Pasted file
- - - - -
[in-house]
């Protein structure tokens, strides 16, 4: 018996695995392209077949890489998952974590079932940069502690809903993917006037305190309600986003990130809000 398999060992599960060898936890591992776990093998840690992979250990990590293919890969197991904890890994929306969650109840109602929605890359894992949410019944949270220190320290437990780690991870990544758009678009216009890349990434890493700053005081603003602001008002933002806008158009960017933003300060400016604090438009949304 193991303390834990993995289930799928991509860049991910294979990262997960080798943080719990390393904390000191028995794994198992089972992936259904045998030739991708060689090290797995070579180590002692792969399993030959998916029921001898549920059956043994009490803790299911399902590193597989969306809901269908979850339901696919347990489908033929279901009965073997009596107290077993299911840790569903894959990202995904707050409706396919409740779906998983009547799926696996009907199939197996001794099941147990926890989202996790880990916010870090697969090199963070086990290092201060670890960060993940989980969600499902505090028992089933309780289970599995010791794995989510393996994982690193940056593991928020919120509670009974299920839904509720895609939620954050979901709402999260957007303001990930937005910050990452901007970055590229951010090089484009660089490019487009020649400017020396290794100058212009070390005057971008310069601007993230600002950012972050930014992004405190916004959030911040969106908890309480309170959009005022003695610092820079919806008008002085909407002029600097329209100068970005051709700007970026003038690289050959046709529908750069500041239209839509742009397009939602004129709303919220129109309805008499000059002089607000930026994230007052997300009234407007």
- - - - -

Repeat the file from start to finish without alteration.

[in-house]
């Protein structure tokens, strides 16, 4: 018996695995392209077949890489998952974590079932940069502690809903993917006037305190309600986003990130809000 398999060992599960060898936890591992776990093998840690992979250990990590293919890969197991904890890994929306969650109840109602929605890359894992949410019944949270220190320290437990780690991870990544758009678009216009890349990434890493700053005081603003602001008002933002806008158009960017933003300060400016604090438009949304 193991303390834990993995289930799928991509860049991910294979990262997960080798943080719990390393904390000191028995794994198992089972992936259904045998030739991708060689090290797995070579180590002692792969399993030959998916029921001898549920059956043994009490803790299911399902590193597989969306809901269908979850339901696919347990489908033929279901009965073997009596107290077993299911840790569903894959990202995904707050409706396919409740779906998983009547799926696996009907199939197996001794099941147990926890989202996790880990916010870090697969090199963070086990290092201060670890960060993940989980969600499902505090028992089933309780289970599995010791794995989510393996994982690193940056593991928020919120509670009974299920839904509720895609939620954050979901709402999260957007303001990930937005910050990452901007970055590229951010090089484009660089490019487009020649400017020396290794100058212009070390005057971008310069601007993230600002950012972050930014992004405190916004959030911040969106908890309480309170959009005022003695610092820079919806008008002085909407002029600097329209100068970005051709700007970026003038690289050959046709529908750069500041239209839509742009397009939602004129709303919220129109309805008499000059002089607000930026994230007052997300009234407007």